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The Story of the National Prayer Network

During times of crisis, such as the Revolutionary and Civil Wars, America and the presidency were receptive to the idea of a national day dedicated to nothing but fasting and prayer. They recognized that divine intervention, in response to the repentance of the nation, is always crucial to America's survival.

In 1979, Rev. Claude Pike, a pastor and politically conservative radio commentator, read an article by Richard Viguery, editor of Conservative Digest, calling for a return to a national day of fasting and prayer. Amazed that such an opportunity to uplift the nation could have been neglected, Rev. Pike conceived a bold plan to publicize the need for such a day. Being pilots, Rev. Pike and his two sons, John and Ted, during the summer of 1980, flew their ancient 1929 Bellanca monoplane (the same type that first flew the Pacific in 1931) in an aerial tour around America. From Portland, Oregon, they visited towns spanning Nebraska, Michigan, Kentucky, Texas, New Mexico, and California. They pulled a huge aerial banner across the skies, proclaiming "Pray for America." A powerful loud speaker, directed downward from the aircraft, boomed out "Pray for America!" above U. S. cities.

Through press conferences, patriotic rallies, and petition signing throughout the next year, the Pikes, with the help of many other concerned Americans, succeeded in reawakening an interest in a National Day of Prayer. Finally, in January of 1982, Rev. Pike had the opportunity to talk personally with Morton Blackwell, the President's liaison with America's religious community. He insisted that Blackwell make every effort to impress upon President Reagan the urgency of reinstating this forgotten tradition. Two weeks later, Rev. Pike received an invitation from the White House to attend a gathering of religious leaders to witness the signing of the President's proclamation of a National Day of Prayer on Feb. 12, 1982.

With official recognition, the National Day of Prayer became an annual event, which large Christian organizations such as Campus Crusade, Focus on the Family and Concerned Women for America have promoted, making powerful use of their efforts to bring America back to Christian moral values.

Since then, Claude, John, Ted and their families have been undiminished in their concern for the moral awakening of America. As part of such concern, they have been led to focus, largely through the writings and video productions of Ted Pike, upon a reexamination of the church's unbiblical policy of unconditional support of Zionism's false leadership. Such a policy, Ted has warned for the last 20 years, would only alienate the Arab world from the gospel and stimulate international Arab terrorism. This prophecy was graphically fulfilled on September 11, 2001, as Arab terrorists lashed out against a Christian America which has turned a deaf ear to more than half a century of oppression of Palestinians by Israel's leaders.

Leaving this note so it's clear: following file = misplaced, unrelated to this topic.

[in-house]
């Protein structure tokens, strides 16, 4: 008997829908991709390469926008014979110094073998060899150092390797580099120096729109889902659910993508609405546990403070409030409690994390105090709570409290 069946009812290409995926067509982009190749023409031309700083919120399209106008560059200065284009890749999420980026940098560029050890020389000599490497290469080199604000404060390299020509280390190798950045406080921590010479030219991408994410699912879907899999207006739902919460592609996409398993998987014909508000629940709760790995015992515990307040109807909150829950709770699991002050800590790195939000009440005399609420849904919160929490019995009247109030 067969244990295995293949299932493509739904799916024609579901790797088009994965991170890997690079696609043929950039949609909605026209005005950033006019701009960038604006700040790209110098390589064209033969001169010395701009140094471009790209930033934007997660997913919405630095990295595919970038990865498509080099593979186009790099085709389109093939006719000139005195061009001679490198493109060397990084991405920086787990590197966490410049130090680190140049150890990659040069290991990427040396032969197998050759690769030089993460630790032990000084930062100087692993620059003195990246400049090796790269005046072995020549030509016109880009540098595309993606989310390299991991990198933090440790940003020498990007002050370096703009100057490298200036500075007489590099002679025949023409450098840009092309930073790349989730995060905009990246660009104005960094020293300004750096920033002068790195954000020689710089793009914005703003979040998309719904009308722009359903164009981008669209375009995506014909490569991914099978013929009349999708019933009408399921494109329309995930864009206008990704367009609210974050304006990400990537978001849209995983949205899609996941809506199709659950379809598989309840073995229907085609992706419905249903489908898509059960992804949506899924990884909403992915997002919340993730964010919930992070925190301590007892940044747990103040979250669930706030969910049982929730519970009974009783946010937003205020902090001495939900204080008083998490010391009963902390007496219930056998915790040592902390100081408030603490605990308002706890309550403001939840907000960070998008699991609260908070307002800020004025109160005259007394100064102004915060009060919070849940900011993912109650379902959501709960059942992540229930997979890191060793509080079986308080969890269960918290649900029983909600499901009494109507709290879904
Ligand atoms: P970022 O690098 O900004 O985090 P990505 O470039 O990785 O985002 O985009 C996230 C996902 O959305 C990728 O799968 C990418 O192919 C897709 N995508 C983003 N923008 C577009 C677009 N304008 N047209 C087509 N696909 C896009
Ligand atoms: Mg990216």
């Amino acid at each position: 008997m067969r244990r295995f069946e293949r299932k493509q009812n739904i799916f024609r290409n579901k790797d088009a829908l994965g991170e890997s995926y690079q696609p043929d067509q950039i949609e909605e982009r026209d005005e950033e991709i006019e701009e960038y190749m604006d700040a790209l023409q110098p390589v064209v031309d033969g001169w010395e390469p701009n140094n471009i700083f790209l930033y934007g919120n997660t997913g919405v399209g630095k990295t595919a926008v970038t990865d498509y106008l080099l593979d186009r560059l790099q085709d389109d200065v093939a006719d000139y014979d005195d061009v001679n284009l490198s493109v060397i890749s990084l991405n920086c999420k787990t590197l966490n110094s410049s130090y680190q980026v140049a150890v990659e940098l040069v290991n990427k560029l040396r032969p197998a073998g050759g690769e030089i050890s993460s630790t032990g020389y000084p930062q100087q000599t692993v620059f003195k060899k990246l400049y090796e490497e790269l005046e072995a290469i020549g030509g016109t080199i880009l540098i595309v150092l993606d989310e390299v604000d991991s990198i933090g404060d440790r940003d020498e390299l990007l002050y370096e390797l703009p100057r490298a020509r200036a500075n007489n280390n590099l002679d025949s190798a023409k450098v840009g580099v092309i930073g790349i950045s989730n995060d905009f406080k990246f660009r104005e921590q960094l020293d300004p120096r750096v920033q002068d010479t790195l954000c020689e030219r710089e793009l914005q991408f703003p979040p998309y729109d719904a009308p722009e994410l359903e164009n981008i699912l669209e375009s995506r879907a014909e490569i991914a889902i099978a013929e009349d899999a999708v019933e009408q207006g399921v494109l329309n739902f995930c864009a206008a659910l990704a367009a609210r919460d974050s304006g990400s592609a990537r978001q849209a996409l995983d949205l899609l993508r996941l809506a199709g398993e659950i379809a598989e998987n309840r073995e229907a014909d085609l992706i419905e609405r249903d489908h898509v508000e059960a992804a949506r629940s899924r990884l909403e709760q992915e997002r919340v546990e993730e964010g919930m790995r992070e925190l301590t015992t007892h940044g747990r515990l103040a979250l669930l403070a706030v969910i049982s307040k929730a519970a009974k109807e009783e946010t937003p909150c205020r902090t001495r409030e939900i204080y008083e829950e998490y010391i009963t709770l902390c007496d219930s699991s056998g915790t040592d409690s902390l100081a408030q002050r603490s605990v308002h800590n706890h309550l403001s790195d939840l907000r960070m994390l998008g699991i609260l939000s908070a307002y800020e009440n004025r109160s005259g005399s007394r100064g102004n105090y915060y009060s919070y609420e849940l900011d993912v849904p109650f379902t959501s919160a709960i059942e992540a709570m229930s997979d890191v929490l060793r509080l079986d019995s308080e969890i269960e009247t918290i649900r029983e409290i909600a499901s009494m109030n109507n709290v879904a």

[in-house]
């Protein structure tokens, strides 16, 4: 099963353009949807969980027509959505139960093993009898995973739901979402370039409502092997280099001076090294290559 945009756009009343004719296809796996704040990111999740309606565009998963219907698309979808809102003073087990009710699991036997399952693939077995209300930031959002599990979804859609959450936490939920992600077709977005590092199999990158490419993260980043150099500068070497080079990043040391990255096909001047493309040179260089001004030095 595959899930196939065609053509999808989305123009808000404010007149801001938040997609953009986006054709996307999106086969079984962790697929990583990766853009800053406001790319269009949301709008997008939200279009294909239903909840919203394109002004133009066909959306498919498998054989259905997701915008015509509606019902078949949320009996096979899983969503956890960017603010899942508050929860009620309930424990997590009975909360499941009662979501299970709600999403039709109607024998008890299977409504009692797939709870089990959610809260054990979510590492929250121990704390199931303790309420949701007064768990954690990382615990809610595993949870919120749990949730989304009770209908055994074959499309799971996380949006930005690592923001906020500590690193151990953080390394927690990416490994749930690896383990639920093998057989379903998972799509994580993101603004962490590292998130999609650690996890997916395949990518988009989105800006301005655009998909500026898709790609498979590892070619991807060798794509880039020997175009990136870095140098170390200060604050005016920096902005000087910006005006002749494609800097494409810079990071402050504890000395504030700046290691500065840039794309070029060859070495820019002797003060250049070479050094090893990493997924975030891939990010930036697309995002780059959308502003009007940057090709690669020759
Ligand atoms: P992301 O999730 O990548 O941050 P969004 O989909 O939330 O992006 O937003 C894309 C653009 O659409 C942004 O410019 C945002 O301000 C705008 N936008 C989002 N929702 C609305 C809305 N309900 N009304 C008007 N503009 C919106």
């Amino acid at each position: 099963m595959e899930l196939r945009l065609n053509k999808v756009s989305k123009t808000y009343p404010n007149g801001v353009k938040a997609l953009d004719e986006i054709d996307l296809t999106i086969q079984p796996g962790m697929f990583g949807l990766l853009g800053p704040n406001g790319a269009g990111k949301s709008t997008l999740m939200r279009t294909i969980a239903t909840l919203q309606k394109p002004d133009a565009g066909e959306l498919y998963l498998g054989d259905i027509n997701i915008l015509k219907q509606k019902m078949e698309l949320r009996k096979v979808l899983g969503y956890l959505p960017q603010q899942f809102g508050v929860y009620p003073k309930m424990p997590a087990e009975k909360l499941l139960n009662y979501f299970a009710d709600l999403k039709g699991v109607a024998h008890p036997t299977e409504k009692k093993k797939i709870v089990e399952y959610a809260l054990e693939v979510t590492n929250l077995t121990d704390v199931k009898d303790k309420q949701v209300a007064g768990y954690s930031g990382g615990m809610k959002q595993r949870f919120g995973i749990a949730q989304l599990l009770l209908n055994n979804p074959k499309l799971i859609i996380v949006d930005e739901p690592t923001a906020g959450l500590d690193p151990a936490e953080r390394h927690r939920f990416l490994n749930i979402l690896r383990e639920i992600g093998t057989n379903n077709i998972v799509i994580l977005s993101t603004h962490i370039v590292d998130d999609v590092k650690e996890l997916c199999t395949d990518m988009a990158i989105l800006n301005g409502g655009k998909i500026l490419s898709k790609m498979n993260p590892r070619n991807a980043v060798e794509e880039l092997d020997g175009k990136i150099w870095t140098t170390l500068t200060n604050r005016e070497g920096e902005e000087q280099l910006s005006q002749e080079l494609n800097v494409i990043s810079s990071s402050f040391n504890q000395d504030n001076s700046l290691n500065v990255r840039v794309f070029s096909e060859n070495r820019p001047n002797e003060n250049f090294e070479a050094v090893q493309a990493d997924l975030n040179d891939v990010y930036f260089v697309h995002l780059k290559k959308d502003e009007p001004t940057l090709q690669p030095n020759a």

During the last 22 years, many thousands of Americans have been impacted by the radio broadcasts of Rev. Claude Pike, and the literary and video productions of his son, Rev. Ted Pike. It is such continued interaction with patriotic Christians and with the Holy Spirit, as He moves His saints to fast and pray in time of need, that motivates the National Prayer Network.

Highlights of the Pike’s role in helping to reestablish the National Day of Prayer

Old Glory on the Ground

Spring 1980

Rev. Claude Pike, John Pike, Ted Pike prepare 1929 "Old Glory" Bellanca for publicity tour around America, drawing attention for the need to revive the National Day of Prayer


In the Air

August 1980

"Old Glory" flies above towns and cities across America towing an aerial banner, with "PRAY FOR AMERICA" booming from a powerful amplifier.


On the ground 2

September 6, 1980

"Old Glory" returns, laden with thousands of signed petitions calling upon the President to re-instate the National Day of Prayer.


Signing of Day of Prayer

February 6, 1982

President Reagan, before Rev. Pike and other national religious leaders, signs the proclamation requiring that the first Thursday in May be observed as National Day of Prayer.

 

 

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